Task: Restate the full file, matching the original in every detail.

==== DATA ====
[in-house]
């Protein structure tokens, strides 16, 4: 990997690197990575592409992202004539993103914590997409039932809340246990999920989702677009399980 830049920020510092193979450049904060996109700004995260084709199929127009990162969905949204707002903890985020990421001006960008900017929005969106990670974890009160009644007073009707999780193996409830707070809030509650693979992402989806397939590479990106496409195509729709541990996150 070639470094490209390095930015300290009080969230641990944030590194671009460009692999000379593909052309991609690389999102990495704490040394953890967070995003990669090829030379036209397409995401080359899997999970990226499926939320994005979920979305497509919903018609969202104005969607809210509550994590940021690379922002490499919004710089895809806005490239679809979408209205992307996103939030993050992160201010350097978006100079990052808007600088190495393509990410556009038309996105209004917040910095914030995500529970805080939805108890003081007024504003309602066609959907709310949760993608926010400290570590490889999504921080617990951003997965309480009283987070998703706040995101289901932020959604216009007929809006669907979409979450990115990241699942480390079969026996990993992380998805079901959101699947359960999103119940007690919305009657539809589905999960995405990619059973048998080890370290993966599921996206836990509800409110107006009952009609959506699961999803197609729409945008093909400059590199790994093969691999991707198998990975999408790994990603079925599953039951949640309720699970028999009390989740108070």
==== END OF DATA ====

[in-house]
């Protein structure tokens, strides 16, 4: 990997690197990575592409992202004539993103914590997409039932809340246990999920989702677009399980 830049920020510092193979450049904060996109700004995260084709199929127009990162969905949204707002903890985020990421001006960008900017929005969106990670974890009160009644007073009707999780193996409830707070809030509650693979992402989806397939590479990106496409195509729709541990996150 070639470094490209390095930015300290009080969230641990944030590194671009460009692999000379593909052309991609690389999102990495704490040394953890967070995003990669090829030379036209397409995401080359899997999970990226499926939320994005979920979305497509919903018609969202104005969607809210509550994590940021690379922002490499919004710089895809806005490239679809979408209205992307996103939030993050992160201010350097978006100079990052808007600088190495393509990410556009038309996105209004917040910095914030995500529970805080939805108890003081007024504003309602066609959907709310949760993608926010400290570590490889999504921080617990951003997965309480009283987070998703706040995101289901932020959604216009007929809006669907979409979450990115990241699942480390079969026996990993992380998805079901959101699947359960999103119940007690919305009657539809589905999960995405990619059973048998080890370290993966599921996206836990509800409110107006009952009609959506699961999803197609729409945008093909400059590199790994093969691999991707198998990975999408790994990603079925599953039951949640309720699970028999009390989740108070």